Atmospheric Resource Transformation
Atmospheric resources are transformed to useful chemical products by an innovative photosynthetic biohybrid reactor, pioneered by Co-I Peidong Yang. Inorganic photovoltaic devices are efficient light-harvesters, while living organisms produce chemicals with remarkable specificity. Our system takes advantage of each approach: using solar energy collected by semiconductors, it transforms carbon dioxide into valuable chemicals that can be used by other CUBES divisions.
Our core goals are to: 1) increase carbon dioxide and hydrogen consumption at the semiconductor-bacteria interface and evaluate hydrogen delivery mechanisms; 2) test and improve a variety of methanogen and acetogen microorganisms for use in this technology; 3) improve scaling of nitrogen and carbon fixation; 4) achieve an enhanced efficiency from the prototype demonstration of this device which his currently comparable to natural photosynthesis; 5) fix nitrogen to ammonia through nitrogenase in the biohybrid reactor; and 6) reduce carbon dioxide and monoxide to useful hydrocarbons with nitrogenase.
Enrichment of Martian Regolith to Useful Agricultural Soil
The need to process Mars soil to support a manned mission stems from the potential use of soil in building blocks and as a plant growth medium. The detection of hazardous compounds like perchlorate in the Martian regolith during recent rover missions and the measured lack of requisite nitrogen prevent in-situ resource utilization (ISRU) of the Martian surface for agricultural purposes. In collaboration with a NASA Advanced Innovation Concepts (NIAC) award, we are exploring how regolith can be detoxified of perchlorate, enriched with nutrient nitrogen from the atmosphere, and used an in-situ resource for the production of both important supplies such as oxygen and chlorine gases for downstream ISRU processes and rich microbial biomass.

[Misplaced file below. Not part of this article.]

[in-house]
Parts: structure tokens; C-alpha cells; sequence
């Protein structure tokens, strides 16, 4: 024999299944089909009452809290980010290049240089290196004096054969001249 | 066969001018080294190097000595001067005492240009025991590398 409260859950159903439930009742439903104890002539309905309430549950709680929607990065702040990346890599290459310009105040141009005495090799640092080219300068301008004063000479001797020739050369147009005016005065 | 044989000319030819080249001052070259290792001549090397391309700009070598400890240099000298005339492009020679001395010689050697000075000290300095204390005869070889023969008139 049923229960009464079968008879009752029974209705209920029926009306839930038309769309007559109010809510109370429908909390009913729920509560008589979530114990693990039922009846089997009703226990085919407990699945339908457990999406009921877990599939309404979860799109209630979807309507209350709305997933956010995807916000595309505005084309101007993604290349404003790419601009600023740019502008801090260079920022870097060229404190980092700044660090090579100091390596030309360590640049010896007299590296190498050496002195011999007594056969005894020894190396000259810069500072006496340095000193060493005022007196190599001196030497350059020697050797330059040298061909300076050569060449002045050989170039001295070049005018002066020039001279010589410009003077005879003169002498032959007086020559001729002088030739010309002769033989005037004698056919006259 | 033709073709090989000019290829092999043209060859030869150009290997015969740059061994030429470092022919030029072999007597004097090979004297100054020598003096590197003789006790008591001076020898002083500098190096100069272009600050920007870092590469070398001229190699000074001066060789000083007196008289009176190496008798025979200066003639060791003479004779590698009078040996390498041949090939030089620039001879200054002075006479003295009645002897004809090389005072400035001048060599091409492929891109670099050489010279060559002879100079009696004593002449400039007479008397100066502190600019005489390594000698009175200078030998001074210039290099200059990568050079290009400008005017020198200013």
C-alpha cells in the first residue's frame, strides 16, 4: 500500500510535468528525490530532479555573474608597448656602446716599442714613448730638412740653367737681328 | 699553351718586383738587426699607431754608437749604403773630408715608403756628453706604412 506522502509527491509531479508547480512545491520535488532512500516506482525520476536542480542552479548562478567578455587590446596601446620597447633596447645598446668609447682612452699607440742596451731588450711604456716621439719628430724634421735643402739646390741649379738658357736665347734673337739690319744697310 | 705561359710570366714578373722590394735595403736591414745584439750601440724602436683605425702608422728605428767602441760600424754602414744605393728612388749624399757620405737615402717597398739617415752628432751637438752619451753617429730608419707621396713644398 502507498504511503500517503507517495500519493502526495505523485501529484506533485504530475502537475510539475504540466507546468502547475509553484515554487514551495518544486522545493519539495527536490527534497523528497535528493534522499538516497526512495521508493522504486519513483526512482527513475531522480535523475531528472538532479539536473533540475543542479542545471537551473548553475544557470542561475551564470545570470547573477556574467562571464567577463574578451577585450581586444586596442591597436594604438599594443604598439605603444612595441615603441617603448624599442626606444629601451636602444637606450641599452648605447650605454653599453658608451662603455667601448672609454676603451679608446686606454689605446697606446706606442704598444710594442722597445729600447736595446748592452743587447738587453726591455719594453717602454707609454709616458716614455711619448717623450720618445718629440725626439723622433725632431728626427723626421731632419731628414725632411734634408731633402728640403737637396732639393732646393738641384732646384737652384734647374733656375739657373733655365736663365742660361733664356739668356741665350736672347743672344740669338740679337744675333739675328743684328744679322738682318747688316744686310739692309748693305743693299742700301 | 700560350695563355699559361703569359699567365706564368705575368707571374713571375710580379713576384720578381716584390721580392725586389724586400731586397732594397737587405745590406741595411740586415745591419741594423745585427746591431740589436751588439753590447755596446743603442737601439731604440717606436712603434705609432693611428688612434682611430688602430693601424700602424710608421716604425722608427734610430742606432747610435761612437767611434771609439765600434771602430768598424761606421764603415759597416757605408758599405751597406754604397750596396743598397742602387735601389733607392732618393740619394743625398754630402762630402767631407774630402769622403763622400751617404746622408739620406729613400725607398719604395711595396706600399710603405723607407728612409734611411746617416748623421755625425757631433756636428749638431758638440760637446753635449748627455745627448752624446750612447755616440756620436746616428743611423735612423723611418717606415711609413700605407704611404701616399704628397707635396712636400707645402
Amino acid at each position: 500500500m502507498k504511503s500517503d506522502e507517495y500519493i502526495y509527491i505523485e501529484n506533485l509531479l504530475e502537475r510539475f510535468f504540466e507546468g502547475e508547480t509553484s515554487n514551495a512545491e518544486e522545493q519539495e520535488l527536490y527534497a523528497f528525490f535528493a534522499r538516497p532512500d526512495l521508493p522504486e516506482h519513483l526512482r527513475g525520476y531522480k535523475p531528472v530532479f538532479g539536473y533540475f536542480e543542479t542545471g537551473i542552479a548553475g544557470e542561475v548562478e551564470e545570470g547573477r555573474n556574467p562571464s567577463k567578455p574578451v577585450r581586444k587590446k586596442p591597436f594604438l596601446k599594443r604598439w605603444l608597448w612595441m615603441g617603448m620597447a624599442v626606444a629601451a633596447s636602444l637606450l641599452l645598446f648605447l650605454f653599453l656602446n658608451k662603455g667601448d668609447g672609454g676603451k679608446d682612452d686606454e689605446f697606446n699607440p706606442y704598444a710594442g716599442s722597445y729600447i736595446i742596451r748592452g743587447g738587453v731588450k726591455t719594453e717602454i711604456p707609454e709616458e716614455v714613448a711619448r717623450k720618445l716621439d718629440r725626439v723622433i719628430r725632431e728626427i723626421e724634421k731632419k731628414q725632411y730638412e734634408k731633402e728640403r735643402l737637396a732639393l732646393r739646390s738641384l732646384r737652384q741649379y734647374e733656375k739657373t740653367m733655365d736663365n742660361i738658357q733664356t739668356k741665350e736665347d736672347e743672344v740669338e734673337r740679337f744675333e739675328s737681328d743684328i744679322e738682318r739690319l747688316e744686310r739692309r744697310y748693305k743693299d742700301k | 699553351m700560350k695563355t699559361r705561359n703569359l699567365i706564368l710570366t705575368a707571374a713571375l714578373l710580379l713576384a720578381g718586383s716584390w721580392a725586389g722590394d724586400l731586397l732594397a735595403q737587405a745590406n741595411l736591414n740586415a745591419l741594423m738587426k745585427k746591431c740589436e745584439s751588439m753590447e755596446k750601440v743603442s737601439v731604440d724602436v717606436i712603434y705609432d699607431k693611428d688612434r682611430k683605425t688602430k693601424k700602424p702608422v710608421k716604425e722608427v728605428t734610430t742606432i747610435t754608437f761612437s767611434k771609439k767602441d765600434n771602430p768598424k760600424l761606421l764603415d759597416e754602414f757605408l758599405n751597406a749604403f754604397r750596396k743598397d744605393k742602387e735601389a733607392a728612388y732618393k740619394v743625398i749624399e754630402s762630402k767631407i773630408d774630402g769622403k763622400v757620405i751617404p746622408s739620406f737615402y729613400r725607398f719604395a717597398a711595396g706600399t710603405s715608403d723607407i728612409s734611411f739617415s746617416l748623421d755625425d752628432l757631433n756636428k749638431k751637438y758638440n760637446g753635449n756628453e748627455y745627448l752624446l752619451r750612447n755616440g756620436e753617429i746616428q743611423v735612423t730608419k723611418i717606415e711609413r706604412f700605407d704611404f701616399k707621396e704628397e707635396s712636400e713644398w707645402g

Our core goals are to (1) Continue the design and implementation of an open source bioreactor (called Crucible) capable of emulating the Martian environment to study how workforce microbes perform perchlorate reduction and nitrogen fixation respectively in increasingly Mars-like conditions; (2) Interrogate the microbes in search of the genetic mechanisms that mediate survival, growth, and metabolic activity; (3) Identify limitations on activity and derive targets and future for eventual system operation optimization in parameter ranges that are more like Mars; (4) Derive bioprocesses in collaboration with the SDID for regolith enrichment for downstream processing by the BBMD and FPSD groups.
Transformation of Martian resources into usable products represents only part of an efficient ISRU scheme. Human waste, hygiene wastewater, and food waste must also be recycled into media and feedstocks.
In collaboration with ongoing human recycling efforts at NASA, each CUBES division will work to repurpose wasted byproducts. Our initial goals include: 1) use waste-derived methane to produce biopolymers customized for 3D-printing; 2) break down excess biomass from FPSD into organic feedstocks for microbial systems.